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Emperor
An emperor (through Old French
Old French
empereor from Latin imperator[1]) is a monarch, usually the sovereign ruler of an empire or another type of imperial realm. Empress, the female equivalent, may indicate an emperor's wife (empress consort), mother (empress dowager), or a woman who rules in her own right (empress regnant). Emperors are generally recognized to be of a higher honour and rank than kings. In Europe
Europe
the title of Emperor
Emperor
has been used since the Middle Ages, considered in those times equal or almost equal in dignity to that of Pope, due to the latter's position as visible head of the Church and spiritual leader of the Catholic part of Western Europe
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Monarch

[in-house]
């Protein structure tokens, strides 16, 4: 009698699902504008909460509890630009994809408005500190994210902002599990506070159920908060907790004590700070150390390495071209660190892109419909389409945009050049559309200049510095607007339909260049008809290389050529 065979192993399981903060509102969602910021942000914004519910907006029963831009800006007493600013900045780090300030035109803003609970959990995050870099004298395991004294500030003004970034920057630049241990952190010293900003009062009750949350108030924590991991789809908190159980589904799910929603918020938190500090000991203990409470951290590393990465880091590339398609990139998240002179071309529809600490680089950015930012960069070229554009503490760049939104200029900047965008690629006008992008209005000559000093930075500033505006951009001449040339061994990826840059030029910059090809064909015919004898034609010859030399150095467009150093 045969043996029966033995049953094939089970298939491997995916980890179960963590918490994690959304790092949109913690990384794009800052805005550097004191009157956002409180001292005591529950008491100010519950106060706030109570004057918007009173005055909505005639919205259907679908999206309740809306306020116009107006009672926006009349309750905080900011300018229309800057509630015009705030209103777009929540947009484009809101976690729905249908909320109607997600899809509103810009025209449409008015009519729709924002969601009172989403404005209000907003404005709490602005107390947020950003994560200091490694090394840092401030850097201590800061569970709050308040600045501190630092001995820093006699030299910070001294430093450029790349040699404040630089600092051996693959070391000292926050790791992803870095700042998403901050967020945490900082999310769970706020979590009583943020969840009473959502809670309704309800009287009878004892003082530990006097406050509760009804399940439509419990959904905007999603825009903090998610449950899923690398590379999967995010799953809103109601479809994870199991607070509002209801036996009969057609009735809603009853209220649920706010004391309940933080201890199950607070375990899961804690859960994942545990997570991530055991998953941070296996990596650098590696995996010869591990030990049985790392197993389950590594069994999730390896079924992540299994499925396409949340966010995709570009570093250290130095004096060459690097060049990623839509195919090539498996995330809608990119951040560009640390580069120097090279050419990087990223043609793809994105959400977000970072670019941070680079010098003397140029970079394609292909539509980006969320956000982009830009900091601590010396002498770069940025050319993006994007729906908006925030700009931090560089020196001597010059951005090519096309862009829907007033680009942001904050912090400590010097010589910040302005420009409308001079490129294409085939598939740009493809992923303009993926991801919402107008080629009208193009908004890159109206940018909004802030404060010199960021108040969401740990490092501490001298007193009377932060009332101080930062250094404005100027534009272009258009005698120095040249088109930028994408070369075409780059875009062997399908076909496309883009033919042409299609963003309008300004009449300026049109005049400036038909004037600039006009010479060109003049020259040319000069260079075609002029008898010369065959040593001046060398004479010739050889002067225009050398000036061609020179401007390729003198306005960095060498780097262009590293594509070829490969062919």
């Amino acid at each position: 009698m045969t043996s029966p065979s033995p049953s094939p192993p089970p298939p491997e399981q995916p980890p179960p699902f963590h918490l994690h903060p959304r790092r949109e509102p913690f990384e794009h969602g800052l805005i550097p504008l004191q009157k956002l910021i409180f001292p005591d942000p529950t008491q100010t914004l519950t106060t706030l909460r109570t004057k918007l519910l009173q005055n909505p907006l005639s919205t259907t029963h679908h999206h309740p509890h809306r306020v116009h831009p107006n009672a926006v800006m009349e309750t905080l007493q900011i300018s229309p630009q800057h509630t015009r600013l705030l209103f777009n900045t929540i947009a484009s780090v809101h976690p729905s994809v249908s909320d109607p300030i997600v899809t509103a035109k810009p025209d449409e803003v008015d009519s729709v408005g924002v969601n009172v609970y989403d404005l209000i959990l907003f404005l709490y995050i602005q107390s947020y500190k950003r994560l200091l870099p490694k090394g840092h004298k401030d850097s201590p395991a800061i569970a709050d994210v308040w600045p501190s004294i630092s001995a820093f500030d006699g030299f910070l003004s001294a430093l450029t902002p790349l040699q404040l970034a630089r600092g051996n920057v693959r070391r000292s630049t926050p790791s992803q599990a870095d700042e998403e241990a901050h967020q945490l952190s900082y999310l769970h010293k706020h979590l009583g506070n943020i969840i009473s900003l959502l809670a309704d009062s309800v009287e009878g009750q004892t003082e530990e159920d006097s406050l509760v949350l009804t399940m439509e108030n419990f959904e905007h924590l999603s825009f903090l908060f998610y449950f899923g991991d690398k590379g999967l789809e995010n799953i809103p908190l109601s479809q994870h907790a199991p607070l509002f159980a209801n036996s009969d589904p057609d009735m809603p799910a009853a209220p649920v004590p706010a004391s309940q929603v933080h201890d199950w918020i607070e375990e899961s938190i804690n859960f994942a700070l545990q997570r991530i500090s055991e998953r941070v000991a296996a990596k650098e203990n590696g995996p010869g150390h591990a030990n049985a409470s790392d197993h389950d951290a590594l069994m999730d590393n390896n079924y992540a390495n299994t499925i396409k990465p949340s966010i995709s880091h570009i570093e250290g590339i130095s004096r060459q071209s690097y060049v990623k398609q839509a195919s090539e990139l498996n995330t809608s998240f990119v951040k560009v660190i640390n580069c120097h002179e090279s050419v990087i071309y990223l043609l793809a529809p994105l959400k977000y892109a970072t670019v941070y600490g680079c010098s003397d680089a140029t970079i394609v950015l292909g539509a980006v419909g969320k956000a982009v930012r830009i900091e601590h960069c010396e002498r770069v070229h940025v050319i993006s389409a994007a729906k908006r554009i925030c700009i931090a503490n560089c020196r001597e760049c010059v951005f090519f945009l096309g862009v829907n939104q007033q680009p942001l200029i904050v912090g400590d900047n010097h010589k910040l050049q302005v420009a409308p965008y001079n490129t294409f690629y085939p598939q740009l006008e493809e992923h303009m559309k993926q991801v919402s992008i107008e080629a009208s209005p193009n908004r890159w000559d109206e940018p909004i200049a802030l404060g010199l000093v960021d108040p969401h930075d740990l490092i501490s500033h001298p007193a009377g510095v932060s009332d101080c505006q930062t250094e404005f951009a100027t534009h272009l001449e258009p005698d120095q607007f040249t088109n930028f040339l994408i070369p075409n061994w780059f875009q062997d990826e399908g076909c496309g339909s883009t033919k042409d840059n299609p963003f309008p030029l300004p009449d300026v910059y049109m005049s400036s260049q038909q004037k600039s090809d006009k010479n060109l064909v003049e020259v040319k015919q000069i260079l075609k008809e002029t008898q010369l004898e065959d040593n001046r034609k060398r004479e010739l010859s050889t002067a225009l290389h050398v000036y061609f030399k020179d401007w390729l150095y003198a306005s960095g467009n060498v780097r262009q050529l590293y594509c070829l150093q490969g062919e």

A monarch is a sovereign head of state in a monarchy.[1][2] A monarch may exercise the highest authority and power in the state, or others may wield that power on behalf of the monarch. Typically a monarch either personally inherits the lawful right to exercise the state's sovereign rights (often referred to as the throne or the crown) or is selected by an established process from a family or cohort eligible to provide the nation's monarch. Alternatively, an individual may become monarch by conquest, acclamation or a combination of means
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Dictator
A dictator is a political leader who possesses absolute power. A state of which is ruled by a dictator is called a dictatorship. The word originated as the title of a magistrate in the Roman Republic appointed by the Senate to rule the republic in times of emergency (see Roman dictator